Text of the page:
Re: [AMBER] Heating the soft core atoms in TI simulations

From: He, Amy via AMBER <>
Date: Wed, 25 Jan 2023 23:43:46 +0000

Dear Dr. York and Dr. Steinbrecher,

Thanks so much to you both for your kind replies. That is really helpful.

I got the temperatures from the MD output (printed along with the energies). I now understand that the temperatures are theoretical temperatures representing the kinetic energies of the atoms. Because I have only 3 soft core atoms, the fluctuations are large but I don’t think they are constantly or unreasonably lower or higher than the target temperature.

I have just two more questions:

1. Regarding the barostat option in TI simulations

I read from previous discussions on our mailing list that, barostat = 2 (using the Monte Carhlo barostat) is recommended for TI simulations instead of the default Berendson barostat.

I am using Amber20 and sander.MPI to run my current calculations. However, when I tried barostat = 2, it says “TI is not compatible with the MC Barostat”.

As the only option in sander, is barostat = 1 still ok for TI simulations? Can you please point me to a discussion or literature on why Monte Carlo barostat is preferred?

2. Regarding the ACES protocol, or setting up a “lamda-REMD” calculation in Amber

For a transition with major conformational change, it would be super helpful if the alchemical free energy calculation can be complemented by REMD. Could you please point me to a tutorial on how to use the ACES protocol, or similarly, setting up a “lamda-REMD” in Amber? I have been thinking about doing this for a long time.

Thanks again for your advice. I really appreciate your help and kind suggestions.


From: Darrin York via AMBER <>
Date: Wednesday, January 25, 2023 at 11:02 AM
To: <>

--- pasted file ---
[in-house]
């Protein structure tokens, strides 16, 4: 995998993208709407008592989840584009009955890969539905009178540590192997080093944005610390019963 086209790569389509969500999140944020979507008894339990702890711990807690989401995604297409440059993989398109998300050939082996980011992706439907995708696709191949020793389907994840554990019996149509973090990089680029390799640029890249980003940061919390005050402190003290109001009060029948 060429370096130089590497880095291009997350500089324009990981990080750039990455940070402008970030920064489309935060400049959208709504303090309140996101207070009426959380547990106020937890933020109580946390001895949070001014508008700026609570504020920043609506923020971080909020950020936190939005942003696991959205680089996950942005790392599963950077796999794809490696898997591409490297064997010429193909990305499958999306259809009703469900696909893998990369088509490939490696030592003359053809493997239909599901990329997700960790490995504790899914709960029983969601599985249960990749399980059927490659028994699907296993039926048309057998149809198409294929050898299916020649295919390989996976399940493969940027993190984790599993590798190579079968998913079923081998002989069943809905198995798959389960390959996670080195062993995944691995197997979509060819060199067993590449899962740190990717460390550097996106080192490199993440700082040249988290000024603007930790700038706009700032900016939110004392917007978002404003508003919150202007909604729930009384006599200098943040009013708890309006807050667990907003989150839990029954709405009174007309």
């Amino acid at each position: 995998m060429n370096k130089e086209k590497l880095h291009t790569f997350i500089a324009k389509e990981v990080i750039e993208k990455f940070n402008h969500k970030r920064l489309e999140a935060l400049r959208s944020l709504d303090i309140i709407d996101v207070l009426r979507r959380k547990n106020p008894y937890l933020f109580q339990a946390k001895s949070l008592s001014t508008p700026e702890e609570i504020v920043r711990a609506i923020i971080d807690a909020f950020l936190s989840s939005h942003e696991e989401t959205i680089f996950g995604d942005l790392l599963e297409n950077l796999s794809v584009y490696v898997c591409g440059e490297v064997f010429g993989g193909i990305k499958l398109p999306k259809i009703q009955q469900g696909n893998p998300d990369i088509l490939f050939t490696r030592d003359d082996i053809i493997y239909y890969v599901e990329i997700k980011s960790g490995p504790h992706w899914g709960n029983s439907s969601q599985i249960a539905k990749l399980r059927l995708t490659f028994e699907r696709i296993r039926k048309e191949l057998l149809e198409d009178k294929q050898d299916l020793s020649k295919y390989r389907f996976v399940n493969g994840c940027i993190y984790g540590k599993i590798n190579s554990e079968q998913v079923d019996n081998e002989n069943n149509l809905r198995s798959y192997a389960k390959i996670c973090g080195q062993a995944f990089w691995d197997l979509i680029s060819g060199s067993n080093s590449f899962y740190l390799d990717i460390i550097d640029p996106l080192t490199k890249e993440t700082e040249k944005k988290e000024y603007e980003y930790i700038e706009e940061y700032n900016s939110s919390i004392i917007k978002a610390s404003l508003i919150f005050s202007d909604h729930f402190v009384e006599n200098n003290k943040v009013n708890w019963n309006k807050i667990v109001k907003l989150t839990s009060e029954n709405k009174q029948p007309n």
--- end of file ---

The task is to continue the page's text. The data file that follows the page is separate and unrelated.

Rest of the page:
Subject: Re: [AMBER] Heating the soft core atoms in TI simulations
Hi Amy,

Thomas is a real expert at this stuff and is spot on - I'll just to add
a little bit in the context of some new features that have been recently
implemented in Amber that might be useful.

As Thomas mentioned - sometimes strategically including more atoms into
the softcore region can serve to enhance sampling, although often at the
expense of slower convergence (or the requirement of having more
windows). This idea is this: suppose that as a consequence of your
alchemical transformation your side chain adopts a quite different
conformation that involves torsion angles throughout the side chain
(involving more atoms than one might minimally use as your softcore
region). If you choose your softcore atoms to be "minimal" - then
during your alchemical transformation, you must also sample the physical
transition from one conformational state into the other and suffer
whatever barriers are encountered in that change.

The ACES enhanced sampling method that was recently introduced
(;!!KGKeukY!2HVRmvKMxeBHFS3EoaMhud9k4msPmq5XFc_Innmcn4Kgm4wtK1Fc-C0hAHNQiFWorBed91caSLCsCrW2o4q-56QSrck$ ) leverages the dual
topology and Hamiltonian replica-exchange framework within Amber, along
with some new forms for the softcore potential